God is a God of change. The prophet Isaiah proclaims with God’s voice:
Do not remember the former things,
or consider the things of old.
I am about to do a new thing; now it springs forth, do you not perceive it?
I will make a way in the wilderness and rivers in the desert.
To the ancients, God promised to be a God who does new things, things that have never been before, things that would astound and amaze.
John the Revealer tells us, in the Revelation,
And the one who was seated on the throne said,
“See, I am making all things new.”
John saw a day when God’s will would be the way of the universe and proclaimed that even the heavens and the earth would be changed by the One who is “making all things new.”
God rarely leaves things as God finds them. God is like one of those people on HGTV who finds a ram-shackled heap of a house and turns it into a designer dream home. God changes things. It’s one of the things God does.
And, as Heraclitus reminds us, “change is the only constant in life.”
If ever there was a time in history when Heraclitus was seemingly correct in his assumption, it is now. Change comes at us every day. Change comes at a fast pace and sweeps us up in its tornadic winds.
But, and we need to say it, not all change is good and not all change is from God or in accordance with God’s plan for the world. Some changes have good within them, but can be misused and misappropriated for destructive and harmful purposes. We must exercise care and caution when embracing change. We are reminded, in the First Letter of John, “Beloved, do not believe every spirit, but test the spirits to see whether they are from God…” (1 John 4:1a).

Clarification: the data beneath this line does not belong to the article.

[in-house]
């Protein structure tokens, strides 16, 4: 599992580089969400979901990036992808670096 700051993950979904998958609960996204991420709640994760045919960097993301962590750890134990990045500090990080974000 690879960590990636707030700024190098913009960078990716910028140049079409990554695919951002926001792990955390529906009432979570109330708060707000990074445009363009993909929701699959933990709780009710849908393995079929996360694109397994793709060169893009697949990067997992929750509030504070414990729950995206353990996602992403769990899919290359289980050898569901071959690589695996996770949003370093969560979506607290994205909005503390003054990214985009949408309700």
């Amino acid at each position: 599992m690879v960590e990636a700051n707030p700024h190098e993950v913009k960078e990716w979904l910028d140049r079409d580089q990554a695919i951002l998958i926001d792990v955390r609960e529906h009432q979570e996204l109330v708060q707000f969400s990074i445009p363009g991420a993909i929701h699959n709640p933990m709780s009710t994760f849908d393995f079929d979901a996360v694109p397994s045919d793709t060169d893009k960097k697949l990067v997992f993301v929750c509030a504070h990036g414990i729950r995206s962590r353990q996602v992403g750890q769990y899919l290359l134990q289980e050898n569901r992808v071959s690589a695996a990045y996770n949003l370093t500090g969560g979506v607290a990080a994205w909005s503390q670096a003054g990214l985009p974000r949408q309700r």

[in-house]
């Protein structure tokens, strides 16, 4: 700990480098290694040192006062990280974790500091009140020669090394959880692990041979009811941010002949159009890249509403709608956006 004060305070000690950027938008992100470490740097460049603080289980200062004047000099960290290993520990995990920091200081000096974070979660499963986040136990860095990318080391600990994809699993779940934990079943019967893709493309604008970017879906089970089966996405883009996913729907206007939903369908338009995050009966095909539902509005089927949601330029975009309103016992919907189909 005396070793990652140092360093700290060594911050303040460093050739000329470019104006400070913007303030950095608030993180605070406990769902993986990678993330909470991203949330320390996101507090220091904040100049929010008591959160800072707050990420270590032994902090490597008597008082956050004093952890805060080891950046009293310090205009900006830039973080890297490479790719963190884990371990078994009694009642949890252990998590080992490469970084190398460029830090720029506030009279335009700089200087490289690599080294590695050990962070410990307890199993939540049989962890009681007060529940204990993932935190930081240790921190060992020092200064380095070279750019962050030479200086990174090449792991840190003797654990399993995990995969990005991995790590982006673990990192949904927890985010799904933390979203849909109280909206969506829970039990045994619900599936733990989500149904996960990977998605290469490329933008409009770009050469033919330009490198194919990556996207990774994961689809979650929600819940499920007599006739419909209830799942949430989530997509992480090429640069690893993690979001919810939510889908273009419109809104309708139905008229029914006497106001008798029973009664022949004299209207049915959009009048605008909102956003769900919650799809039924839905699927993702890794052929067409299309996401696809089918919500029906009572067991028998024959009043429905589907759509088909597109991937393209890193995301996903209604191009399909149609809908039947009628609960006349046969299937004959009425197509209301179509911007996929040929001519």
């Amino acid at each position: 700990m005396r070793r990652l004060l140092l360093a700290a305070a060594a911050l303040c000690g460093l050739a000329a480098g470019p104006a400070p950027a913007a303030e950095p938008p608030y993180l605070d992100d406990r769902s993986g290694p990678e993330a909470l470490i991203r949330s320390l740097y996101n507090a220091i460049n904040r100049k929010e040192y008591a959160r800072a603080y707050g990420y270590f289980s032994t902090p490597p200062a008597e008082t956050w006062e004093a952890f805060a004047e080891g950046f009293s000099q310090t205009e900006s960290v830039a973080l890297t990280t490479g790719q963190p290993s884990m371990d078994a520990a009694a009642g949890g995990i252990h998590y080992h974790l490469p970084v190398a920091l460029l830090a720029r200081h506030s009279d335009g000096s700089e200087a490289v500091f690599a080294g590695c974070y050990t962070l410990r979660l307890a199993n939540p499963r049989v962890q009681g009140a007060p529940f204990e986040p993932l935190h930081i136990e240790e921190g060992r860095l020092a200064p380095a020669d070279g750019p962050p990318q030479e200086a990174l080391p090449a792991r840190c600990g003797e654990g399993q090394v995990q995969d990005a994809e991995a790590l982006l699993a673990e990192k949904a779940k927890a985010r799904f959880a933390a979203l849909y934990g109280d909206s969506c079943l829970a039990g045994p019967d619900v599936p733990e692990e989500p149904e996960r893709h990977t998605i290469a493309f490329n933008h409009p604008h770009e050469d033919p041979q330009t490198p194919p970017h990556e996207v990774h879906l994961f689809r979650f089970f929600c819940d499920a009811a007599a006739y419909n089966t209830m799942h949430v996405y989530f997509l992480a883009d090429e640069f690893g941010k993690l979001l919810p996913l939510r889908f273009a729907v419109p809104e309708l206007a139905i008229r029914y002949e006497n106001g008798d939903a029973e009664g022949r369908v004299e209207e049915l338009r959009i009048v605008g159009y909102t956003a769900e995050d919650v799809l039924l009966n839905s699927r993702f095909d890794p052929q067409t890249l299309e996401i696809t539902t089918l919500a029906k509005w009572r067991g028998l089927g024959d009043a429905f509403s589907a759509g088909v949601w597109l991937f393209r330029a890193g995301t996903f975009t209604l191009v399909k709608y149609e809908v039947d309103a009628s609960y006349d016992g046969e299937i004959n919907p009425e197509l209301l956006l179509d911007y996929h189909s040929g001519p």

Change is not inherently good. Change is not inherently bad. That is the very reason we must engage with change and see where the change will lead. Change must be tested, evaluated, and appraised. We have to size up what the change will mean for everyone involved, and not just for those who will benefit from the change the most. We must deliberate and debate changes around us, to ensure that justice is done, fairness is practiced, and compassion is made manifest.
When we face change, we must examine it and see its fullest impact and then compare it to the positive and holy change that what God wants for all people.
And that means that, more and more, we must engage the community in which we find ourselves. One of the great mistakes the church has made over time is that it fails to listen and immediately speaks. We, in the church, have often had the answers before anyone asked any questions.
To effectively engage the community means listening to and speaking with the community and not imposing all the right answers and actions. We can no longer speak with a divinely inspired authoritative voice. The community simply will not listen.